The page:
10. Subject Taught and Mean Scores on Perceptions of SIOP Effectiveness Items ................................................................................................................... 70

11. Teachers’ Perceptions of Future Use ................................................................ 72

12. Teachers’ Desire for Additional Training .......................................................... 73

CHAPTER I INTRODUCTION

In the age of school accountability, many schools have struggled to help all of their students achieve academic grade level mastery. The U.S. Department of Education (as cited in Fratt, 2007) reported that English language learners (ELLs) were 1 in 20 American students in 1990, 1 in 9 in 2007, and projected to represent 1 in 4 in 2025 (p. 60). With the number of ELLs on the rise, addressing their needs is essential for schools to make adequate yearly progress (AYP) and to achieve the aims of “Race to the Top,” the Obama administration’s replacement for No Child Left Behind (NCLB). For a complete list of acronyms defined, see Appendix A.

Evaluation of a High School SIOP Implementation

The setting for this study was a comprehensive high school in the Rocky Mountain region serving a student body approaching 50% poverty (free/reduced lunch), over 27% Hispanic and just short of 35% minority. Almost 30% of the students spoke a language other than English in the home. At the time of this study the school served almost 300 students on an Individual Education Plan (IEP) under the Individual with Disabilities Act (IDEA) and another 300 students who received or at one time received ESL services. Many of these students struggled academically due to lack of academic vocabulary. This school has a rich academic tradition serving middle class students with educated parents for many decades, so the change in demographics has been a challenge for teachers. As these educators sought ways to better meet the needs of their students,

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they turned to a very popular teaching and learning model, the sheltered instruction observation protocol (SIOP). For a actual copy of the protocol, see Appendix B.

Problem Statement

Many ELLs and students from low socioeconomic (SES) backgrounds lack the academic language skills necessary to succeed in many grade-level high school core academic classes. Research studies suggest that the ELL students of teachers using sheltered instruction observation protocol (SIOP) show significantly increased academic gains over students of teachers not using SIOP (Echevarria, Short, & Powers, 2006). Educators at schools that used SIOP have also noticed that students from low SES also benefit from teachers’ use of SIOP strategies (Pascopella, 2008). Schools, districts and even state departments of education have adopted SIOP strategies (Echevarria, Short, & Vogt, 2008). Several studies have been conducted to explore the implementation of elementary and middle school SIOP instruction in sheltered classrooms with ELL students. Only one study has been found that included training high school teachers, but the effectiveness of high school SIOP implementation was not evaluated (McBride, 2007). Increasingly, the SIOP model has been used in high schools around the nation, but no studies have evaluated high school application of the SIOP model.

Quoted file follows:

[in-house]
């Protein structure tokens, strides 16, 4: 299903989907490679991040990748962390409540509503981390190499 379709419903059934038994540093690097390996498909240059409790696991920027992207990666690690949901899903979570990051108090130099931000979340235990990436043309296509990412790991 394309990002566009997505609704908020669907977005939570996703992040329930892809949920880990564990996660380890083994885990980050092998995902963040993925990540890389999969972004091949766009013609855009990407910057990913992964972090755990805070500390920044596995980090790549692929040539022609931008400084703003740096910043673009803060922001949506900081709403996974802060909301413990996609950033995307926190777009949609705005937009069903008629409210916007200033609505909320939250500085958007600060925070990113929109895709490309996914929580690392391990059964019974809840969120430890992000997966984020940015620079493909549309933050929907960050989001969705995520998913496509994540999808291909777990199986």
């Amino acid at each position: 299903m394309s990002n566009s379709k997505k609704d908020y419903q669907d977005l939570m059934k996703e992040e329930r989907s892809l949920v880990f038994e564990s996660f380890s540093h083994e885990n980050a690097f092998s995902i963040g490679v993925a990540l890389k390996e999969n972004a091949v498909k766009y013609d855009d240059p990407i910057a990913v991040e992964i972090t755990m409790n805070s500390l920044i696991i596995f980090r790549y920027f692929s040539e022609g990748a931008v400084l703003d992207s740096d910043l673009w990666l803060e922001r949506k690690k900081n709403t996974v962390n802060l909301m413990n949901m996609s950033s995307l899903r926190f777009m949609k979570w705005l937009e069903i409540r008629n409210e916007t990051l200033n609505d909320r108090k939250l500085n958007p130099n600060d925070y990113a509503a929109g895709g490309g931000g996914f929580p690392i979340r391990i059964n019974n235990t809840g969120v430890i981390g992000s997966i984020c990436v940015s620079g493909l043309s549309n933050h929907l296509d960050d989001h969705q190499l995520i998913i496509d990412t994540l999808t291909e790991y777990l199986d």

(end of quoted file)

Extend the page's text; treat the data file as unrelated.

Purpose and Significance

This was a self-study or action research project undertaken by a comprehensive

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high school located in the Rocky Mountain region. Action research is “an enquiry undertaken with rigor and understanding so as to constantly refine practice” (Koshy, 2005, p. 1). The school in this study was starting the fifth year of training in each of the Center for Research on Education, Diversity and Excellence (CREDE) standards, one per year. The CREDE (2010) standards, as outlined on the CREDE home site hosted on the University of California, Berkley Graduate School of Education website include: 1. Joint productive activities or teacher and students producing together 2. Language development or developing language and literacy across the curriculum 3. Contextualization or making meaning: Connecting school to students' lives 4. Challenging activities or teaching complex thinking 5. Instructional conversation or teaching through conversation

Having completed training in each of the other standards, the school leaders sought a meaningful way to address language development across the curriculum, specific to their struggling students. The teacher leaders (department chairs) in this study, in collaboration with the principal, decided to pursue a school-wide year of SIOP professional development to train teachers in this standard. About a dozen teachers at the school had participated in SIOP training and desired a refresher, while many of those not yet trained desired a chance to receive the training. The teachers requested an evaluation of the professional development experience to determine future use of the model at the school. The teacher leaders desired SIOP training, but sought to limit their participation in the peer coaching part of the model to one observation a year rather than once per month to